2015 Moon Phases Calendar

December 2012 Last Quarter Moon
Thursday, Dec. 6, 2012, 10:31 a.m. EST. The last or third quarter moon rises around 11:30 p.m. and sets around 12:15 p.m. It is most easily seen just after sunrise in the southern sky.
Credit: Starry Night Software

Editor's note: The next solar eclipse will occur on Sunday, Sept. 13, 2015. It will be a partial solar eclipse that will be visible primarily from South Africa and Antarctica. The next lunar eclipse will be a total lunar eclipse on Sept. 27. It will occur while the moon is at perigee, making it a rare Supermoon Blood Moon lunar eclipse. Such an event won't happen again until 2033.

Some nights when we look up at the moon, it is full and bright; sometimes it is just a sliver of silvery light. These changes in appearance are the phases of the moon. As the moon orbits Earth, it cycles through eight distinct phases. The four primary phases occur about a week apart.

Lunar calendar for 2015

Times and dates are in Universal Time. Subtract five hours to get Eastern U.S. time.

New Moon 1st Quarter Full Moon Last Quarter
        Jan. 5 04:53 Jan. 13 09:47
Jan. 20 13:14 Jan. 27 04:48 Feb. 3 23:09 Feb. 12 03:50
Feb. 18 23:47 Feb. 25 17:14 Mar. 5 18:06 Mar. 13 17:48
Mar. 20 09:36 Mar. 27 07:43 Apr. 4 12:06 Apr. 12 03:44
Apr. 18 18:57 Apr. 25 23:55 May 4 03:42 May 11 10:36
May 18 04:13 May. 25 17:19 Jun. 2 16:19 Jun. 9 15:42
Jun. 16 14:05 Jun. 24 11:03 Jul. 2 02:20 Jul. 8 20:24
Jul. 16 01:24 Jul. 24 04:04 Jul. 31 10:43 Aug. 7 02:03
Aug. 14 14:54 Aug. 22 19:31 Aug. 29 18:35 Sep. 5 09:54
Sep. 13 06:41 Sep. 21 08:59 Sep. 28 02:50 Oct. 4 21:06
Oct. 13 00:06 Oct. 20 20:31 Oct. 27 12:05 Nov. 3 12:24
Nov. 11 17:47 Nov. 19 06:27 Nov. 25 22:44 Dec. 3 07:40
Dec. 11 10:29 Dec. 18 15:14 Dec. 25 11:11    

Phases of the moon

The moon, like Earth, is a sphere, and it is always half-illuminated by the sun. However, as the moon travels around Earth, we see more or less of the illuminated half. The moon's phases describe how much of the moon's disk is illuminated from our perspective.

New moon: The moon is between Earth and the sun, and the side of the moon facing toward us receives no direct sunlight; it is lit only by dim sunlight reflected from Earth.

Waxing crescent: As the moon moves around Earth, the side we can see gradually becomes more illuminated by direct sunlight.

First quarter: The moon is 90 degrees away from the sun in the sky and is half-illuminated from our point of view. We call it "first quarter" because the moon has traveled about a quarter of the way around Earth since the new moon.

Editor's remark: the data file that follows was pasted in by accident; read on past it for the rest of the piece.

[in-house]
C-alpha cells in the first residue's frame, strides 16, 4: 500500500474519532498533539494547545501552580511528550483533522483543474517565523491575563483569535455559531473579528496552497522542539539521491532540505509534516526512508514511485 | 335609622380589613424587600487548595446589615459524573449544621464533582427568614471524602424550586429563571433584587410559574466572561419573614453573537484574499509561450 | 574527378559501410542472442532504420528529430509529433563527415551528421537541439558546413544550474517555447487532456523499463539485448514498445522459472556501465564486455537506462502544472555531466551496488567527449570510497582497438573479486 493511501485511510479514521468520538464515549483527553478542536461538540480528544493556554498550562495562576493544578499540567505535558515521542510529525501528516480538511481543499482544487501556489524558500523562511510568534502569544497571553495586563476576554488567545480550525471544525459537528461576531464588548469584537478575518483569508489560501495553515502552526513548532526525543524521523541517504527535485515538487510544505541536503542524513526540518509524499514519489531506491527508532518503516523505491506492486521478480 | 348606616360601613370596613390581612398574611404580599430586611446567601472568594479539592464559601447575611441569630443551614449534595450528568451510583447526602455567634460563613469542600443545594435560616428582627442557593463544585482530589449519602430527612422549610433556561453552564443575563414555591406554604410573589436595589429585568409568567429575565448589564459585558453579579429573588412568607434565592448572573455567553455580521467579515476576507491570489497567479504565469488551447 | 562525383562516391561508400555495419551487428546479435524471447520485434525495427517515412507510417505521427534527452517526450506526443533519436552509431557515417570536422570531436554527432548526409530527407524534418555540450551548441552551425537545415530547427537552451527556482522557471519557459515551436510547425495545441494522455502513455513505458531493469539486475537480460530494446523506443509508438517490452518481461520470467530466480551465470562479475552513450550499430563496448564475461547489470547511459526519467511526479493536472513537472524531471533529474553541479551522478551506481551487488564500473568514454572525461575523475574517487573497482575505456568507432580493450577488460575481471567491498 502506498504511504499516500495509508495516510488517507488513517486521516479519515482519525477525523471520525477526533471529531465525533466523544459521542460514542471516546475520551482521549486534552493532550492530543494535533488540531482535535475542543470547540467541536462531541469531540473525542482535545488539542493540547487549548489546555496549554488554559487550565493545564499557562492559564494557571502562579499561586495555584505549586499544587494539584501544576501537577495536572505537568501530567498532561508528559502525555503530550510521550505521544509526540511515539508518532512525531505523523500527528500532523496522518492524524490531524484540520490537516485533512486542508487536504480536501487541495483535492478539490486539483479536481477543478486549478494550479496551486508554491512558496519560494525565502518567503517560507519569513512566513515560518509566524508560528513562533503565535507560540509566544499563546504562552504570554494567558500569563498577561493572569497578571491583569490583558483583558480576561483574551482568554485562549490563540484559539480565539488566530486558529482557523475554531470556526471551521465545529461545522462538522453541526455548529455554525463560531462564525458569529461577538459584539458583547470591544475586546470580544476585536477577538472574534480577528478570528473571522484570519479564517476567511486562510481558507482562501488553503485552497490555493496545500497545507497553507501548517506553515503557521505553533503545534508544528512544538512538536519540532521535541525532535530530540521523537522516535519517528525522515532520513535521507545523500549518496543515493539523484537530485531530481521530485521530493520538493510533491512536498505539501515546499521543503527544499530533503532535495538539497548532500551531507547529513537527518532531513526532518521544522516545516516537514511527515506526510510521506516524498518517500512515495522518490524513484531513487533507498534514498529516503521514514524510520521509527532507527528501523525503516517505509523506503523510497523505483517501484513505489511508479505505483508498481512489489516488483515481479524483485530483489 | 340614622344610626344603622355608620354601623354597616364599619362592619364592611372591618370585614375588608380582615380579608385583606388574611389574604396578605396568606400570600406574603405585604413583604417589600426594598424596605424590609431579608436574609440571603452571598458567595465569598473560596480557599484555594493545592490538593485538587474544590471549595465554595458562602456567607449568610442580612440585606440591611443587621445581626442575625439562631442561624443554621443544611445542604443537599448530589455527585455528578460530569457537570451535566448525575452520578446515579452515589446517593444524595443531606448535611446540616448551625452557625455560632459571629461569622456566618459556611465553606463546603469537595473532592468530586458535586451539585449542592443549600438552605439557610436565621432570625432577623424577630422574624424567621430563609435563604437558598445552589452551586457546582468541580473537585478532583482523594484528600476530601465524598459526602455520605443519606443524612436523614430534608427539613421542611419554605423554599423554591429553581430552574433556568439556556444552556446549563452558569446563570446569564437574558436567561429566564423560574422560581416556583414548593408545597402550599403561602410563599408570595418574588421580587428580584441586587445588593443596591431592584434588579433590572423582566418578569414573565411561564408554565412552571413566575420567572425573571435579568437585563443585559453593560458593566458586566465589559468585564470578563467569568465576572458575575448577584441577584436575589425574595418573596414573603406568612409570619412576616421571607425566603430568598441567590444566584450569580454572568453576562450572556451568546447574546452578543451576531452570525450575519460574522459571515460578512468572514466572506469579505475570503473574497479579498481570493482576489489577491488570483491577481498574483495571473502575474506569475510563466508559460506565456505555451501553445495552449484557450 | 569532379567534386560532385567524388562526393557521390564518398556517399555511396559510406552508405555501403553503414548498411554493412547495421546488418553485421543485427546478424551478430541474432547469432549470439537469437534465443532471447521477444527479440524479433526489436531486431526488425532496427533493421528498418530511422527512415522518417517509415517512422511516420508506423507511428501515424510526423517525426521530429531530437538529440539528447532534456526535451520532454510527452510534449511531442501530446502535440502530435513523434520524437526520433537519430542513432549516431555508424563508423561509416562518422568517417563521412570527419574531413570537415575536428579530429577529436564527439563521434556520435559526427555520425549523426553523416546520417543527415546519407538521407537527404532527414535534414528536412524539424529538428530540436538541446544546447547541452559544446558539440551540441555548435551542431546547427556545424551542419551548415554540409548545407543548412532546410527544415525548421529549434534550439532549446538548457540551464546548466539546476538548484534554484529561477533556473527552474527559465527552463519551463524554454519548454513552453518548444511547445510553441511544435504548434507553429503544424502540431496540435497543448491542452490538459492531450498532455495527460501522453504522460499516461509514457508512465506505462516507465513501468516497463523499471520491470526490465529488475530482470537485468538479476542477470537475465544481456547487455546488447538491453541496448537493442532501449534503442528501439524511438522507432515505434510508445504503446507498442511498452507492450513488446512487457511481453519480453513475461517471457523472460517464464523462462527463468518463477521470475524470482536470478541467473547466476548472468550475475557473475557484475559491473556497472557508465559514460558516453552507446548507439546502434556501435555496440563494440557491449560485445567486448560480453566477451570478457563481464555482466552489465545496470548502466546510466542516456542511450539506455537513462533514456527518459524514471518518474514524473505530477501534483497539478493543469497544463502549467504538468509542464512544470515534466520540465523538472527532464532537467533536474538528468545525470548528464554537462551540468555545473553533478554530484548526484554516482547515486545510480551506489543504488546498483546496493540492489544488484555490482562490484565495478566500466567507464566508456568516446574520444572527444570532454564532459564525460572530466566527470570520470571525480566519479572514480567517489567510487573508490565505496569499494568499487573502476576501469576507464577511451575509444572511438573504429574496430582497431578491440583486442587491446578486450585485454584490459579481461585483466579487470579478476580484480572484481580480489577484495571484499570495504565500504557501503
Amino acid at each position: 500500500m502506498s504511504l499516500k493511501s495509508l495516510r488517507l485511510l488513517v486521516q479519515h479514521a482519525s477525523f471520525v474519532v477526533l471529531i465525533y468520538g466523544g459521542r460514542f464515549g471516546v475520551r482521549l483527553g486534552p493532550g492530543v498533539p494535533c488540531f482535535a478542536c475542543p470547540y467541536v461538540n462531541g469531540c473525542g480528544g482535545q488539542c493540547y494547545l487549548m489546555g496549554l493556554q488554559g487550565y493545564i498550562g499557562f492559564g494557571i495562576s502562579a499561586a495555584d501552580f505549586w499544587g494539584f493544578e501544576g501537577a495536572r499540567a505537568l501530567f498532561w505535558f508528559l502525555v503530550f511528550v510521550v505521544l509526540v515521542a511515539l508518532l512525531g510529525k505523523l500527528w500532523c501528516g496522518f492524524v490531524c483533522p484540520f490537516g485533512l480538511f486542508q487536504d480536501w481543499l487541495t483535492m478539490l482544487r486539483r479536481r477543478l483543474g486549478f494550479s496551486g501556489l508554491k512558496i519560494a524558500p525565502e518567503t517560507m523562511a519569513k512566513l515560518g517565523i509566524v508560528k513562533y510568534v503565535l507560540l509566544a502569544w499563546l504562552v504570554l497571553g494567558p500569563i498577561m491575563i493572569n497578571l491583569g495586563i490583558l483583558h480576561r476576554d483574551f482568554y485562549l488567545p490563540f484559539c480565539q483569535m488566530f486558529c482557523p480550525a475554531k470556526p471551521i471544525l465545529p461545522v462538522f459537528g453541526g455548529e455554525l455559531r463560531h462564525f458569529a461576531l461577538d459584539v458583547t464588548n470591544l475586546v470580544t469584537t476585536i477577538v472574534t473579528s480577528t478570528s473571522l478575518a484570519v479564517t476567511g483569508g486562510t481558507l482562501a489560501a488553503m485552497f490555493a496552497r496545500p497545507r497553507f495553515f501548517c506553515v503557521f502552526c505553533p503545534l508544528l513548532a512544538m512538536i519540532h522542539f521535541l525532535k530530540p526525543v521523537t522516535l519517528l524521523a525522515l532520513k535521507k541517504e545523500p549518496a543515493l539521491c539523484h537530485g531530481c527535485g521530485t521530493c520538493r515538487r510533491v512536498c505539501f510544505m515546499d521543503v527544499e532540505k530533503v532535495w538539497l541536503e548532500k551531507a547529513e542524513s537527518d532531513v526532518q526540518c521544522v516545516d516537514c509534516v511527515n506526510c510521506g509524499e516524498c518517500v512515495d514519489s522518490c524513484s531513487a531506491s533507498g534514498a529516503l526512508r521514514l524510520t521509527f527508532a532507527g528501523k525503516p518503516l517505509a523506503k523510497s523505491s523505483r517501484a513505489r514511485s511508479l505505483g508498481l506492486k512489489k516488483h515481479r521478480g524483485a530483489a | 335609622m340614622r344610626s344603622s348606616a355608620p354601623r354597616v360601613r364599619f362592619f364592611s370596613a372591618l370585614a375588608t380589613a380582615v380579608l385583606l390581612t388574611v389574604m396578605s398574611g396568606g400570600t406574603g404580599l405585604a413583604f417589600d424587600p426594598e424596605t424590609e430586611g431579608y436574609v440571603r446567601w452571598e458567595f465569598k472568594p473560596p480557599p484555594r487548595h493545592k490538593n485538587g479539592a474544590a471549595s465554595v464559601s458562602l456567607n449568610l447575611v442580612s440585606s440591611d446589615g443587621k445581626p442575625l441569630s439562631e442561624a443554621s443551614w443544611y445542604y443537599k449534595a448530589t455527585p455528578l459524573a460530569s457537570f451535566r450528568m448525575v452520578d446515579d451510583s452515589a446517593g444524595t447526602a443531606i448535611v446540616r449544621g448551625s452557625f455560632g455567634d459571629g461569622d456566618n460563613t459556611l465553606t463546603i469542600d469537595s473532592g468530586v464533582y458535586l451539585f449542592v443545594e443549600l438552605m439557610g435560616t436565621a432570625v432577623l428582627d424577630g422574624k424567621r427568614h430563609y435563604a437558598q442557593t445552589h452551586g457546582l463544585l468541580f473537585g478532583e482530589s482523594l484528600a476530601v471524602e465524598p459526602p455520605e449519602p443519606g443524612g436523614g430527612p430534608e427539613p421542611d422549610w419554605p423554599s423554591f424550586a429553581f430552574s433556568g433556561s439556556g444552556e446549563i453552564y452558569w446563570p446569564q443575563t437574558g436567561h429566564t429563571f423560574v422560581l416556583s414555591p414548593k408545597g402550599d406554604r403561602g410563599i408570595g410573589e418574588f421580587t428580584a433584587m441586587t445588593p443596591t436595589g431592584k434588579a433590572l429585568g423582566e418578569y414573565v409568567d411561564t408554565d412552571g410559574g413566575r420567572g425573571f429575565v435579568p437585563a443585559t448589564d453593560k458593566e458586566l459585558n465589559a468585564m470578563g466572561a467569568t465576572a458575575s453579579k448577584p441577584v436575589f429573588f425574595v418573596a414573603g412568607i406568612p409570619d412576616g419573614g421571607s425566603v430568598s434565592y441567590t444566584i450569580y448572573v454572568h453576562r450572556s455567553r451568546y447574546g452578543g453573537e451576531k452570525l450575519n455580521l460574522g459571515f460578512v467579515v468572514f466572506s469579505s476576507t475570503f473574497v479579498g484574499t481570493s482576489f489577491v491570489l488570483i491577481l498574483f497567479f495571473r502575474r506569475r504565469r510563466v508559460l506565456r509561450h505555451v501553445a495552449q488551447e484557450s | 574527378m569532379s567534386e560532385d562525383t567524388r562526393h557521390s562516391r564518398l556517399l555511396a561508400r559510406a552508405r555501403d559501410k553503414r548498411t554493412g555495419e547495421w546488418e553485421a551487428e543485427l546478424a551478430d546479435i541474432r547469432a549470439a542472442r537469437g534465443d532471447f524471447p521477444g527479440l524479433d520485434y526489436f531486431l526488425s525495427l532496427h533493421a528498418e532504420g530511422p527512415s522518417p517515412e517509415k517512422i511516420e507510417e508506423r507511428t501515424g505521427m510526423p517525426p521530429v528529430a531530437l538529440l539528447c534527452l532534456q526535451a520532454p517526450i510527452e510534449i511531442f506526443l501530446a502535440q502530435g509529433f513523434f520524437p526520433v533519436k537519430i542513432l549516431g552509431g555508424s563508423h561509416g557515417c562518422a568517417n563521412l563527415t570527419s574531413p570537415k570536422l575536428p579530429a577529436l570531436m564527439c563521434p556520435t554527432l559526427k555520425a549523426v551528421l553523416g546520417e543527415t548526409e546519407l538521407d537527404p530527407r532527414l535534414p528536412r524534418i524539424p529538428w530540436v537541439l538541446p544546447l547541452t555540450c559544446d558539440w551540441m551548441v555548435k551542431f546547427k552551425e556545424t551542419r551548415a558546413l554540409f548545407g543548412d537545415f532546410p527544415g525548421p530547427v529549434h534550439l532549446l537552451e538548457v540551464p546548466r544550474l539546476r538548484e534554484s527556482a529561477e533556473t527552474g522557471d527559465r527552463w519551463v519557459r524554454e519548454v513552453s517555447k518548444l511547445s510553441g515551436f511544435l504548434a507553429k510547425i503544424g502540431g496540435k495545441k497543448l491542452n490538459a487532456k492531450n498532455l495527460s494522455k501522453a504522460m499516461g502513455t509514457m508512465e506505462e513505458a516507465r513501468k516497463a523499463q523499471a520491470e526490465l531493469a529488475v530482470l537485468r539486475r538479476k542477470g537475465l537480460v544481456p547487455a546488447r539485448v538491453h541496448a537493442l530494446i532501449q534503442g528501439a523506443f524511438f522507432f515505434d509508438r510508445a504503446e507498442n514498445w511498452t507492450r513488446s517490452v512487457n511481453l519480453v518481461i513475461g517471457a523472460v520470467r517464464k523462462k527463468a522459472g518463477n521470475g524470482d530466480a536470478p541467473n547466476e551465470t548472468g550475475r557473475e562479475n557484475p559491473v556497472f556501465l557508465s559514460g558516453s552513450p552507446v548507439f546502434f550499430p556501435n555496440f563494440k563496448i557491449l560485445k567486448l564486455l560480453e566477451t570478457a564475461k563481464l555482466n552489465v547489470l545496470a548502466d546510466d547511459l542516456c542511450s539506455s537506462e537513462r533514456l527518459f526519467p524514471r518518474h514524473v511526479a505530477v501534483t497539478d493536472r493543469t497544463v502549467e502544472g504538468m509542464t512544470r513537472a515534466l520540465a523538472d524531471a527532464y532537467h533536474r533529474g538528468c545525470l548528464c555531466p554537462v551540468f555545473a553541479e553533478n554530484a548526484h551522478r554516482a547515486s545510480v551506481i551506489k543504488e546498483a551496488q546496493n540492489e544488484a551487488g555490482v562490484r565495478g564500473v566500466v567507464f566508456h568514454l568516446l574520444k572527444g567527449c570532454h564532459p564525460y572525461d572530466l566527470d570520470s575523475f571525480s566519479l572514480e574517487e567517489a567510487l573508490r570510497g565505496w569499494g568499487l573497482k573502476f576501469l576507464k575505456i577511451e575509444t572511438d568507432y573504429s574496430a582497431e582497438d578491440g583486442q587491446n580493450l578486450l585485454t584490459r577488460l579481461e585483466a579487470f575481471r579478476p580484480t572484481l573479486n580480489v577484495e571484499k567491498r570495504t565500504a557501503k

As the Earth and moon orbit the sun together, the moon goes through several ‘phases.’ explains the 8 major named phases of the moon.
Credit: Karl Tate,

Waxing gibbous: The area of illumination continues to increase. More than half of the moon's face appears to be getting sunlight.

Full moon: The moon is 180 degrees away from the sun and is as close as it can be to being fully illuminated by the sun from our perspective. The sun, Earth and the moon are aligned, but because the moon’s orbit is not exactly in the same plane as Earth’s orbit around the sun, they rarely form a perfect line. When they do, we have a lunar eclipse as Earth's shadow crosses the moon's face.

Waning gibbous: More than half of the moon's face appears to be getting sunlight, but the amount is decreasing.

Last quarter: The moon has moved another quarter of the way around Earth, to the third quarter position. The sun's light is now shining on the other half of the visible face of the moon.

Waning crescent: Less than half of the moon's face appears to be getting sunlight, and the amount is decreasing.

Finally, the moon is back to its new moon starting position. Now, the moon is between Earth and the sun. Usually the moon passes above or below the sun from our vantage point, but occasionally it passes right in front of the sun, and we get a solar eclipse. [Infographic: How Moon Phases Work]

More from
Tim Sharp, Reference Editor

Tim Sharp

Tim Sharp is the Reference Editor for He manages articles that explain scientific concepts, describe natural phenomena and define technical terms. Previously, he was a Technology Editor at and the Online Editor at the Des Moines Register. He was also a copy editor at several newspapers. Before joining Purch, Tim was a developmental editor at the Hazelden Foundation. He has a journalism degree from the University of Kansas. Follow Tim on and @TimothyASharp
Tim Sharp on
Contact @TimothyASharp on Twitter Contact Tim Sharp by EMail